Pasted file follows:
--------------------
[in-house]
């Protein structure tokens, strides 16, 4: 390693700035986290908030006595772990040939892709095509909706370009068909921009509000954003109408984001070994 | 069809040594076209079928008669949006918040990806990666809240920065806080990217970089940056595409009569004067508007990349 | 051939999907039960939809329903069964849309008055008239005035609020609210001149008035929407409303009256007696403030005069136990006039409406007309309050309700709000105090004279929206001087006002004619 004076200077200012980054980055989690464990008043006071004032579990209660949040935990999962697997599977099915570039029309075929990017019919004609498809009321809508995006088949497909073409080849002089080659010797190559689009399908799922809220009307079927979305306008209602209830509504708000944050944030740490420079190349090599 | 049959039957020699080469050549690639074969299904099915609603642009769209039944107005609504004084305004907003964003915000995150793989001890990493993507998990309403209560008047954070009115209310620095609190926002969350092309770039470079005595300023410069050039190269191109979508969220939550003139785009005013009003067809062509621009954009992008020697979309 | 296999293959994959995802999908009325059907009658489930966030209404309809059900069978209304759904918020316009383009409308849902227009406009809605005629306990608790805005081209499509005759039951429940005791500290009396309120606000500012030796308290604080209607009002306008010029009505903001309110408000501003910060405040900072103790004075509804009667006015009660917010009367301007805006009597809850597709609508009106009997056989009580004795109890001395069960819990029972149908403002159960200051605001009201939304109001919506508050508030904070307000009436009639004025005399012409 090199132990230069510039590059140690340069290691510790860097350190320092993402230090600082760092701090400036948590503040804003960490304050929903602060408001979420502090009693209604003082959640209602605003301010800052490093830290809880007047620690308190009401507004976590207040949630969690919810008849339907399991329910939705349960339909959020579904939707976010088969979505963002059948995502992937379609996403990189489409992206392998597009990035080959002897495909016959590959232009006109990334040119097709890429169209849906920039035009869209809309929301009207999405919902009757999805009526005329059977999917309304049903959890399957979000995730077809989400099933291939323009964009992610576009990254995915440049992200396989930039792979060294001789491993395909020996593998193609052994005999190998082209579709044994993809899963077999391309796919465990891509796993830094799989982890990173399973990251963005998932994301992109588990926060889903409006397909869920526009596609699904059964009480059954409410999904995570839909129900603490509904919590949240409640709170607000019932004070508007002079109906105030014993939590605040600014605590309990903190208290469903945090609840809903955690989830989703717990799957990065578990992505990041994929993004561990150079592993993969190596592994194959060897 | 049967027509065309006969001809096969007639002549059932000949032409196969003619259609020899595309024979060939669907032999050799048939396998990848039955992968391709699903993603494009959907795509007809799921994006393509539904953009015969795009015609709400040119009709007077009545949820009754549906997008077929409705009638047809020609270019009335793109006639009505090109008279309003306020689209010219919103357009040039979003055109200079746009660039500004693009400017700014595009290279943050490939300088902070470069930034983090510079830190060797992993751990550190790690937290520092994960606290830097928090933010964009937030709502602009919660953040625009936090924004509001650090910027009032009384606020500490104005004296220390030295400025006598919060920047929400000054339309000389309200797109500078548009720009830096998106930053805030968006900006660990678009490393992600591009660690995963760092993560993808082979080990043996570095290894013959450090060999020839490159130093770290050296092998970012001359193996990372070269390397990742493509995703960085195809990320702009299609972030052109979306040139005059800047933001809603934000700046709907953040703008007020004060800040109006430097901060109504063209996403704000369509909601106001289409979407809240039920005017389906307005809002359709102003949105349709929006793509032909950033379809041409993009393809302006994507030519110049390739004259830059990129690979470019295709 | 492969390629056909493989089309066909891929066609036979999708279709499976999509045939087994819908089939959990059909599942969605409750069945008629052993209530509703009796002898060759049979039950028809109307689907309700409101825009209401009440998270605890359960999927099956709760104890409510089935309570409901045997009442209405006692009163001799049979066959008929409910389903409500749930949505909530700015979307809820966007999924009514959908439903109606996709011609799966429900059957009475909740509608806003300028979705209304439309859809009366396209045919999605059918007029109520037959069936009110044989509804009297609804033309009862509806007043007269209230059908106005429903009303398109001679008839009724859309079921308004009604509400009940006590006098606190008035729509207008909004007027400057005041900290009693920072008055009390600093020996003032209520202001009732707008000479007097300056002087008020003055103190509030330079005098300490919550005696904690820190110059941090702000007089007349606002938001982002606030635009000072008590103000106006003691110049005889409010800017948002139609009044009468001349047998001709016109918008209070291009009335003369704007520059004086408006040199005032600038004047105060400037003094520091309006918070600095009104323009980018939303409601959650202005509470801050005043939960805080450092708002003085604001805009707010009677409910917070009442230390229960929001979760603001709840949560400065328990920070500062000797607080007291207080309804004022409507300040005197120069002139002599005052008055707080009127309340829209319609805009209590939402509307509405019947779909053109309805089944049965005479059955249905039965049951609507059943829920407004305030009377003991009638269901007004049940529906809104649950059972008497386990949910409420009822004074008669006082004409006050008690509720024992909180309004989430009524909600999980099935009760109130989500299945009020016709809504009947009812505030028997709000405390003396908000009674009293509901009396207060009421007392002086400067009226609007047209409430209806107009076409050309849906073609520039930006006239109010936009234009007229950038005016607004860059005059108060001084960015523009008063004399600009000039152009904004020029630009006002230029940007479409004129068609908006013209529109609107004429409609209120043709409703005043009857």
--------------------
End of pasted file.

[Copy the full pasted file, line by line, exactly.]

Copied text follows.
[in-house]
């Protein structure tokens, strides 16, 4: 390693700035986290908030006595772990040939892709095509909706370009068909921009509000954003109408984001070994 | 069809040594076209079928008669949006918040990806990666809240920065806080990217970089940056595409009569004067508007990349 | 051939999907039960939809329903069964849309008055008239005035609020609210001149008035929407409303009256007696403030005069136990006039409406007309309050309700709000105090004279929206001087006002004619 004076200077200012980054980055989690464990008043006071004032579990209660949040935990999962697997599977099915570039029309075929990017019919004609498809009321809508995006088949497909073409080849002089080659010797190559689009399908799922809220009307079927979305306008209602209830509504708000944050944030740490420079190349090599 | 049959039957020699080469050549690639074969299904099915609603642009769209039944107005609504004084305004907003964003915000995150793989001890990493993507998990309403209560008047954070009115209310620095609190926002969350092309770039470079005595300023410069050039190269191109979508969220939550003139785009005013009003067809062509621009954009992008020697979309 | 296999293959994959995802999908009325059907009658489930966030209404309809059900069978209304759904918020316009383009409308849902227009406009809605005629306990608790805005081209499509005759039951429940005791500290009396309120606000500012030796308290604080209607009002306008010029009505903001309110408000501003910060405040900072103790004075509804009667006015009660917010009367301007805006009597809850597709609508009106009997056989009580004795109890001395069960819990029972149908403002159960200051605001009201939304109001919506508050508030904070307000009436009639004025005399012409 090199132990230069510039590059140690340069290691510790860097350190320092993402230090600082760092701090400036948590503040804003960490304050929903602060408001979420502090009693209604003082959640209602605003301010800052490093830290809880007047620690308190009401507004976590207040949630969690919810008849339907399991329910939705349960339909959020579904939707976010088969979505963002059948995502992937379609996403990189489409992206392998597009990035080959002897495909016959590959232009006109990334040119097709890429169209849906920039035009869209809309929301009207999405919902009757999805009526005329059977999917309304049903959890399957979000995730077809989400099933291939323009964009992610576009990254995915440049992200396989930039792979060294001789491993395909020996593998193609052994005999190998082209579709044994993809899963077999391309796919465990891509796993830094799989982890990173399973990251963005998932994301992109588990926060889903409006397909869920526009596609699904059964009480059954409410999904995570839909129900603490509904919590949240409640709170607000019932004070508007002079109906105030014993939590605040600014605590309990903190208290469903945090609840809903955690989830989703717990799957990065578990992505990041994929993004561990150079592993993969190596592994194959060897 | 049967027509065309006969001809096969007639002549059932000949032409196969003619259609020899595309024979060939669907032999050799048939396998990848039955992968391709699903993603494009959907795509007809799921994006393509539904953009015969795009015609709400040119009709007077009545949820009754549906997008077929409705009638047809020609270019009335793109006639009505090109008279309003306020689209010219919103357009040039979003055109200079746009660039500004693009400017700014595009290279943050490939300088902070470069930034983090510079830190060797992993751990550190790690937290520092994960606290830097928090933010964009937030709502602009919660953040625009936090924004509001650090910027009032009384606020500490104005004296220390030295400025006598919060920047929400000054339309000389309200797109500078548009720009830096998106930053805030968006900006660990678009490393992600591009660690995963760092993560993808082979080990043996570095290894013959450090060999020839490159130093770290050296092998970012001359193996990372070269390397990742493509995703960085195809990320702009299609972030052109979306040139005059800047933001809603934000700046709907953040703008007020004060800040109006430097901060109504063209996403704000369509909601106001289409979407809240039920005017389906307005809002359709102003949105349709929006793509032909950033379809041409993009393809302006994507030519110049390739004259830059990129690979470019295709 | 492969390629056909493989089309066909891929066609036979999708279709499976999509045939087994819908089939959990059909599942969605409750069945008629052993209530509703009796002898060759049979039950028809109307689907309700409101825009209401009440998270605890359960999927099956709760104890409510089935309570409901045997009442209405006692009163001799049979066959008929409910389903409500749930949505909530700015979307809820966007999924009514959908439903109606996709011609799966429900059957009475909740509608806003300028979705209304439309859809009366396209045919999605059918007029109520037959069936009110044989509804009297609804033309009862509806007043007269209230059908106005429903009303398109001679008839009724859309079921308004009604509400009940006590006098606190008035729509207008909004007027400057005041900290009693920072008055009390600093020996003032209520202001009732707008000479007097300056002087008020003055103190509030330079005098300490919550005696904690820190110059941090702000007089007349606002938001982002606030635009000072008590103000106006003691110049005889409010800017948002139609009044009468001349047998001709016109918008209070291009009335003369704007520059004086408006040199005032600038004047105060400037003094520091309006918070600095009104323009980018939303409601959650202005509470801050005043939960805080450092708002003085604001805009707010009677409910917070009442230390229960929001979760603001709840949560400065328990920070500062000797607080007291207080309804004022409507300040005197120069002139002599005052008055707080009127309340829209319609805009209590939402509307509405019947779909053109309805089944049965005479059955249905039965049951609507059943829920407004305030009377003991009638269901007004049940529906809104649950059972008497386990949910409420009822004074008669006082004409006050008690509720024992909180309004989430009524909600999980099935009760109130989500299945009020016709809504009947009812505030028997709000405390003396908000009674009293509901009396207060009421007392002086400067009226609007047209409430209806107009076409050309849906073609520039930006006239109010936009234009007229950038005016607004860059005059108060001084960015523009008063004399600009000039152009904004020029630009006002230029940007479409004129068609908006013209529109609107004429409609209120043709409703005043009857």